FRONT PAGE CONTRIBUTOR
Man-Made Calamity to Hit LA, Gulf Coast
It’s worse than a hurricane or an oil spill. This one’s intentional and man-made, done with the stroke of a pen. It will cripple our region.
Interior Secretary Ken Salazar told reporters this afternoon that the Obama Administration is ordering a moratorium on all off-shore oil and gas drilling activity from floating drilling rigs until the President’s commission on the BP incident has completed a more thorough review. At the same time, he said his agency is working to strengthen safety and oversight measures for deep water oil and gas exploration. The moratorium applies to wells in waters above a depth of 500 feet, including 33 deep water rigs that had been permitted in the Gulf of Mexico. Wells that have already started drilling are required to halt operations at the first safe stopping point and then take steps to secure the well.
That’s going to have a deep, sudden impact of the loss of 33,000 good-paying jobs across the Gulf South.
Not within months or even weeks, but starting immediately.
Each of these rigs has a contingent of workers similar to the Deepwater Horizon. There were roughly 125 on board, each worker working 14 days on, 14 off. That’s 250 directly employed on the rig. These workers live, not only in Louisiana, but in Mississippi, Alabama, Texas and Oklahoma, too.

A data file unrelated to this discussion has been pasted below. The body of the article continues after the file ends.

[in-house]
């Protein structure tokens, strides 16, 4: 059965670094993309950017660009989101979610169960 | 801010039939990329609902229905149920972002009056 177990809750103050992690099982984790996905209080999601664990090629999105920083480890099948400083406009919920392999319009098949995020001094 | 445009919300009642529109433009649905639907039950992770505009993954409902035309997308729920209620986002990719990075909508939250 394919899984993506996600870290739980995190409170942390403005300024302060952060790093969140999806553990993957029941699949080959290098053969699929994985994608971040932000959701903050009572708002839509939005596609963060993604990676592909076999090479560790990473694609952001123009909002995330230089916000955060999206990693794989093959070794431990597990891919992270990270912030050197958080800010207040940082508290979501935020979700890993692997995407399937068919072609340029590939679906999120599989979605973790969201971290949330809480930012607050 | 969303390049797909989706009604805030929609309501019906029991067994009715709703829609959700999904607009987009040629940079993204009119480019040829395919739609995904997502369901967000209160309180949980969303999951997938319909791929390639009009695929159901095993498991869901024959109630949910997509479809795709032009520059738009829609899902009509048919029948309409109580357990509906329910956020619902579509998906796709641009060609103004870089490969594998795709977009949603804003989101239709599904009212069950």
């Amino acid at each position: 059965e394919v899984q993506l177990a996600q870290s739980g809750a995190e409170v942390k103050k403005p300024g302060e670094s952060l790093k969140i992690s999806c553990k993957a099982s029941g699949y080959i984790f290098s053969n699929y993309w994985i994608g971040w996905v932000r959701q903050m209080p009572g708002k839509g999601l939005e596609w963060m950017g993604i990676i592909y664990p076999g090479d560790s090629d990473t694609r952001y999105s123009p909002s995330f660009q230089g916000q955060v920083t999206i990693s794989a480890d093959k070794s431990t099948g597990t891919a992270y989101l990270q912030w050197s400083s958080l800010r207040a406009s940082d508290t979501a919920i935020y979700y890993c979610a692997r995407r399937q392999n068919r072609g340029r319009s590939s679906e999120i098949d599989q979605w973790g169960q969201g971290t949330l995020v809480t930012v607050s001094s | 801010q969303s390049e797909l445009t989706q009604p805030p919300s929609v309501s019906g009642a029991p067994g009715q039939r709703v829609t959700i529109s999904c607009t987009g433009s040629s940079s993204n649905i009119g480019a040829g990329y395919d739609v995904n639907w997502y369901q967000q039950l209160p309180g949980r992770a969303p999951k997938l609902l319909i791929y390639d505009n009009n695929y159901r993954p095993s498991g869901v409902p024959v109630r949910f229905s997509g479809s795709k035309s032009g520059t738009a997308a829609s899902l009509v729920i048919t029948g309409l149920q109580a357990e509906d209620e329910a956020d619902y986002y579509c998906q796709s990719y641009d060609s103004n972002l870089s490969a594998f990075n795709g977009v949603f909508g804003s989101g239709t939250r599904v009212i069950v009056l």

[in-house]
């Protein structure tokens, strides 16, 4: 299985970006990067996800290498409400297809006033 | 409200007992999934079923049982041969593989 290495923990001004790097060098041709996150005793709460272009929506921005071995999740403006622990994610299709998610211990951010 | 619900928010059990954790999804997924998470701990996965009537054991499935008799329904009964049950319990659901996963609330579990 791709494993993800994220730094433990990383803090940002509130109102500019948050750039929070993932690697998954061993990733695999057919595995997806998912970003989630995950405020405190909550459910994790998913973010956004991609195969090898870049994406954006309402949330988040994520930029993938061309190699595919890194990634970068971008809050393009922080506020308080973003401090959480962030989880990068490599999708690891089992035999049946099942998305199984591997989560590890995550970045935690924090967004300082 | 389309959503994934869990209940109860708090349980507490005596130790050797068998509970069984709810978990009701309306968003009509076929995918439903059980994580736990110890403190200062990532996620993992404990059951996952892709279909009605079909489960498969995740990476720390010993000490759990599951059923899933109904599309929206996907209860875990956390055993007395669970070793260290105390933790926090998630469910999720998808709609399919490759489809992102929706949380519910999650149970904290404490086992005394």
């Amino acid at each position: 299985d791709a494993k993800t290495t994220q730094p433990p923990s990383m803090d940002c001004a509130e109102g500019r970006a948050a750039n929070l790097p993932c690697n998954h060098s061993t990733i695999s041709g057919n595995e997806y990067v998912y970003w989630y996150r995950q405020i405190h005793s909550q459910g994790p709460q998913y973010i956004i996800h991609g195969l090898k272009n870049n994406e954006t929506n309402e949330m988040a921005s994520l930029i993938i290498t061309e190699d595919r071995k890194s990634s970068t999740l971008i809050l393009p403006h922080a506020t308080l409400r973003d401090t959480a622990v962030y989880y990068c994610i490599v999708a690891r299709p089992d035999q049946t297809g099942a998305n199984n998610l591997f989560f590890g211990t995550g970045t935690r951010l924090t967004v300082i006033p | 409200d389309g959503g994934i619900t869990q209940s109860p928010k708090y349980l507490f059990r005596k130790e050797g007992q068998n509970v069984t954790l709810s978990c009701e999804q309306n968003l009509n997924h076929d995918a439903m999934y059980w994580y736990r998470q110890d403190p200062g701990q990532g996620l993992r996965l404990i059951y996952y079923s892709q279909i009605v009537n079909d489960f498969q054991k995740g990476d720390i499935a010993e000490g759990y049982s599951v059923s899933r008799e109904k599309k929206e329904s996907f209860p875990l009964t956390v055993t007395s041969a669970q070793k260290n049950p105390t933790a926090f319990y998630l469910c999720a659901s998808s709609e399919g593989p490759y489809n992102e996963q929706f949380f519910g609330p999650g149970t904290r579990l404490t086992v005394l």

Then there are the crew boats, supply boats, helicopters, survey boats, dock crews, and shore support for the rig. You can easily double the number of jobs in direct support.
A good many of the hands on board worked for service companies like Halliburton, Schlumberger, Oceaneering, and many, many other specialized suppliers. They keep large contingents of workers on call who may be shore-based, but whose jobs depend on the deepwater activity.
It’s not a stretch to say that 1,000 jobs depend on each deepwater rig directly. I’m not counting the indirect effect of these healthy salaries cascading through the economy. If the multiplier is 3, that’s 100,000 jobs.
The thing about deepwater rigs: many of them are owned by foreign-based companies (like Transocean). Rigs are mobile and can be moved to foreign markets. Once they leave it will be difficult to get them back.
Please call or write your Congressman and Senators and ask them to consider the long-term devastating impact that this short sighted decision will have on an already-struggling region.